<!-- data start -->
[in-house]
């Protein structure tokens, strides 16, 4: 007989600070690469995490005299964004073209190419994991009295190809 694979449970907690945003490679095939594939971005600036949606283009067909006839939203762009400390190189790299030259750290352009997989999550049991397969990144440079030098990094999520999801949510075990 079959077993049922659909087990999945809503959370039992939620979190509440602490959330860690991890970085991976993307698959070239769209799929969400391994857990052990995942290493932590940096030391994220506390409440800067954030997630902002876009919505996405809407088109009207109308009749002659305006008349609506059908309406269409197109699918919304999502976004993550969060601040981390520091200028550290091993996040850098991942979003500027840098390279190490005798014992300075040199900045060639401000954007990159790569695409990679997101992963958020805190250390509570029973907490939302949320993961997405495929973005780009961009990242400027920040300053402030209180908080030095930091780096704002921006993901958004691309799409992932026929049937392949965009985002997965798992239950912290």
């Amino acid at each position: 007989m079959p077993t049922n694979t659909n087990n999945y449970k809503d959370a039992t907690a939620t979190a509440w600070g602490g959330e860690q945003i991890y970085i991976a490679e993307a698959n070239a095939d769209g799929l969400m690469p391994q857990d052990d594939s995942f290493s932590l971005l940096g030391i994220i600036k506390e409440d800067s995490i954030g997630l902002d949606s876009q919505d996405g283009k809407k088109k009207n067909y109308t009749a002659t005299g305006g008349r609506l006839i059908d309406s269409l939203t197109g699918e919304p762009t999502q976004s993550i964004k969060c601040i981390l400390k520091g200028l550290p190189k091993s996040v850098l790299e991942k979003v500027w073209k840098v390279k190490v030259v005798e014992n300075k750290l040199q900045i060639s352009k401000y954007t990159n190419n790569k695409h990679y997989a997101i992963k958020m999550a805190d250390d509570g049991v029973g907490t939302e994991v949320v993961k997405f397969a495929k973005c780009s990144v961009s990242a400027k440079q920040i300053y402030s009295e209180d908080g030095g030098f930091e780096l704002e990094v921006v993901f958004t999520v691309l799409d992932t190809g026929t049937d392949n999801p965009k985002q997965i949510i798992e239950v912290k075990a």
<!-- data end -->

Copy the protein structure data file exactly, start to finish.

[in-house]
């Protein structure tokens, strides 16, 4: 007989600070690469995490005299964004073209190419994991009295190809 694979449970907690945003490679095939594939971005600036949606283009067909006839939203762009400390190189790299030259750290352009997989999550049991397969990144440079030098990094999520999801949510075990 079959077993049922659909087990999945809503959370039992939620979190509440602490959330860690991890970085991976993307698959070239769209799929969400391994857990052990995942290493932590940096030391994220506390409440800067954030997630902002876009919505996405809407088109009207109308009749002659305006008349609506059908309406269409197109699918919304999502976004993550969060601040981390520091200028550290091993996040850098991942979003500027840098390279190490005798014992300075040199900045060639401000954007990159790569695409990679997101992963958020805190250390509570029973907490939302949320993961997405495929973005780009961009990242400027920040300053402030209180908080030095930091780096704002921006993901958004691309799409992932026929049937392949965009985002997965798992239950912290």
């Amino acid at each position: 007989m079959p077993t049922n694979t659909n087990n999945y449970k809503d959370a039992t907690a939620t979190a509440w600070g602490g959330e860690q945003i991890y970085i991976a490679e993307a698959n070239a095939d769209g799929l969400m690469p391994q857990d052990d594939s995942f290493s932590l971005l940096g030391i994220i600036k506390e409440d800067s995490i954030g997630l902002d949606s876009q919505d996405g283009k809407k088109k009207n067909y109308t009749a002659t005299g305006g008349r609506l006839i059908d309406s269409l939203t197109g699918e919304p762009t999502q976004s993550i964004k969060c601040i981390l400390k520091g200028l550290p190189k091993s996040v850098l790299e991942k979003v500027w073209k840098v390279k190490v030259v005798e014992n300075k750290l040199q900045i060639s352009k401000y954007t990159n190419n790569k695409h990679y997989a997101i992963k958020m999550a805190d250390d509570g049991v029973g907490t939302e994991v949320v993961k997405f397969a495929k973005c780009s990144v961009s990242a400027k440079q920040i300053y402030s009295e209180d908080g030095g030098f930091e780096l704002e990094v921006v993901f958004t999520v691309l799409d992932t190809g026929t049937d392949n999801p965009k985002q997965i949510i798992e239950v912290k075990a």